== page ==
Australian Economic Update: GDP Q2, 2015

Variability in Australia’s growth outcomes by quarter indicates an economy undergoing significant structural change as it attempts to transition away from mining-investment led growth.

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Growth, but in fits and starts

  • Variability in Australia’s growth outcomes by quarter indicates an economy undergoing significant structural change as it attempts to transition away from mining-investment led growth. Real GDP expanded by just 0.2% in Q2, following an unrevised solid 0.9% increase in Q1. Year-ended growth running at 2.0%, the slowest since Q3 2013.
  • A number of one-offs in recent quarters however, suggest there has not been a fundamental shift in underlying momentum, and we are reluctant to extrapolate the weak Q2 outcome going forward. One-offs include the decline in dwelling construction (at a time of record approvals) and the large subtraction from exports (which is unlikely to reflect weaker demand from China, but more likely reflects some payback following a surprisingly strong Q1, as well as changed weather patterns). This should more than offset any reversal of the sharp increase in government investment in Q2.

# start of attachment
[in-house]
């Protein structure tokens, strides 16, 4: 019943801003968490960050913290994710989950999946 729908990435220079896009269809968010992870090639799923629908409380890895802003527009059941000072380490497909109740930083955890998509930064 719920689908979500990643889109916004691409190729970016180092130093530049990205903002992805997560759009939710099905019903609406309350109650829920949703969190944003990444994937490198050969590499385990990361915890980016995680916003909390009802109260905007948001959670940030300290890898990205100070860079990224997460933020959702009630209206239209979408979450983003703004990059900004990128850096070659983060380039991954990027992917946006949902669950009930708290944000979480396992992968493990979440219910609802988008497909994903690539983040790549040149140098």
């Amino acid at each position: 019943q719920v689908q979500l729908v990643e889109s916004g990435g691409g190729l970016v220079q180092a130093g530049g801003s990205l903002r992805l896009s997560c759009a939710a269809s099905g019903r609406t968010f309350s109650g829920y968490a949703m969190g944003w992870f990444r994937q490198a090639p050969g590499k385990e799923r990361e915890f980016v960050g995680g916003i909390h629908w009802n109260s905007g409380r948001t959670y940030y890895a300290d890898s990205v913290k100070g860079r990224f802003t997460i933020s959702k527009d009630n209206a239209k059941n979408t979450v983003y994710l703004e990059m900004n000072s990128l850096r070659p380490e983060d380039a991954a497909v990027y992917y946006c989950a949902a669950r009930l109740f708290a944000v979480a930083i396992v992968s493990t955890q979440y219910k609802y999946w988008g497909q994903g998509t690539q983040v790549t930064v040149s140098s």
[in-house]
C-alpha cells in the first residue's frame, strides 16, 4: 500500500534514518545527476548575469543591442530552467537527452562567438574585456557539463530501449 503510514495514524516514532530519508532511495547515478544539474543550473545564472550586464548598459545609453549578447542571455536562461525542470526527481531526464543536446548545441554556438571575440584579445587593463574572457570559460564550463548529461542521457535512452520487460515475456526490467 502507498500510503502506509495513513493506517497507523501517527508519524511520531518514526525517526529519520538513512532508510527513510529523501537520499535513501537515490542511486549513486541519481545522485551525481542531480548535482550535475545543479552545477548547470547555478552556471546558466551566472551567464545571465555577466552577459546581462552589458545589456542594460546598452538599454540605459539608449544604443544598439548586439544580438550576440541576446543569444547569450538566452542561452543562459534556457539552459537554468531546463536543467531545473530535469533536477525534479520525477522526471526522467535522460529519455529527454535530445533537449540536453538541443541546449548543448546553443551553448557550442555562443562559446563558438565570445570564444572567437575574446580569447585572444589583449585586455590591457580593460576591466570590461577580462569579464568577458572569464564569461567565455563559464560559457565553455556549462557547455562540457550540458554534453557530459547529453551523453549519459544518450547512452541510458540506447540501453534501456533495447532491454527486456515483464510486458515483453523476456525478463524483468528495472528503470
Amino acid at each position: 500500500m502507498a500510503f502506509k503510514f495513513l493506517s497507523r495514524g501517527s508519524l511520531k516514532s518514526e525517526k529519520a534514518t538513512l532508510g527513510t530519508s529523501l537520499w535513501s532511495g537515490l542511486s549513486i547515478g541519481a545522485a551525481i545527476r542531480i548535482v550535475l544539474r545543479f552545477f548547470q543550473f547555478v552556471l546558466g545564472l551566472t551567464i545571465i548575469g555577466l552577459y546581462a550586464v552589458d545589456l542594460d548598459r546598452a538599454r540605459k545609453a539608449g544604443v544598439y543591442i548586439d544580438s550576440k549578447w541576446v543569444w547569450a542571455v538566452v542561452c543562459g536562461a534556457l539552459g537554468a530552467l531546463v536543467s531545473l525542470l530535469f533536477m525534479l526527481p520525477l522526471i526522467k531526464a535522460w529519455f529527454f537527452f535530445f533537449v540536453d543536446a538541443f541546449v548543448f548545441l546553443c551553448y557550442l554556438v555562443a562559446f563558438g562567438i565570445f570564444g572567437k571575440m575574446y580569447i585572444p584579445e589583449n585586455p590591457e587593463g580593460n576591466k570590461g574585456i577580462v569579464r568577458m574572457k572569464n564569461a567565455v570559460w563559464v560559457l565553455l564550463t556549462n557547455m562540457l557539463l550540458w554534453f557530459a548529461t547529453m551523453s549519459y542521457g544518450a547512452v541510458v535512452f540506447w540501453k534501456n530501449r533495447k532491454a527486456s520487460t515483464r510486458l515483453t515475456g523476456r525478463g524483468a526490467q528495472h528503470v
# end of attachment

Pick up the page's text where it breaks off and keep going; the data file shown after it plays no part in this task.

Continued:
• That said, the smaller-than-expected rise in household consumption does present a downside risk to our (and the RBA’s forecasts) which are reliant on renewed declines in the household savings ratio. Weakness in Q2 however is at odds with strength in retail sales in the quarter, as well as strong business conditions reported in retail and recreational & personal services.
  • As well flagged, measures of income growth were particularly weak given the decline in the terms of trade, although nominal GDP remained in positive territory. This is flowing through to weak corporate profits as well as labour earnings.
  • Meanwhile, there was some evidence that growth outcomes are broadening across the non-mining economy, outside of the dwelling sector. Lower interest rates and AUD are helping drive broader growth. Industry GVA data suggest service industries are benefiting most, particularly ITC and finance & insurance, as well as hospitality.
  • Broadly speaking, there is little in today’s release to prompt a re-think of our (or the RBA’s) slow expected recovery in 2016/17, as lower imports and improvements in the non-mining sector, consumer spending and dwelling consumption help to offset business investment – although the starting point will be lower. The RBA was also expecting a quarterly outcome of between 0.1% and 0.4% q/q. We do acknowledge however that offshore risks stemming from financial market volatility and a slower China are pronounced. We (and the RBA) must wait for the dust to settle before assessing whether these represent a material change to the Australian outlook.

For more details, please refer to the attached document.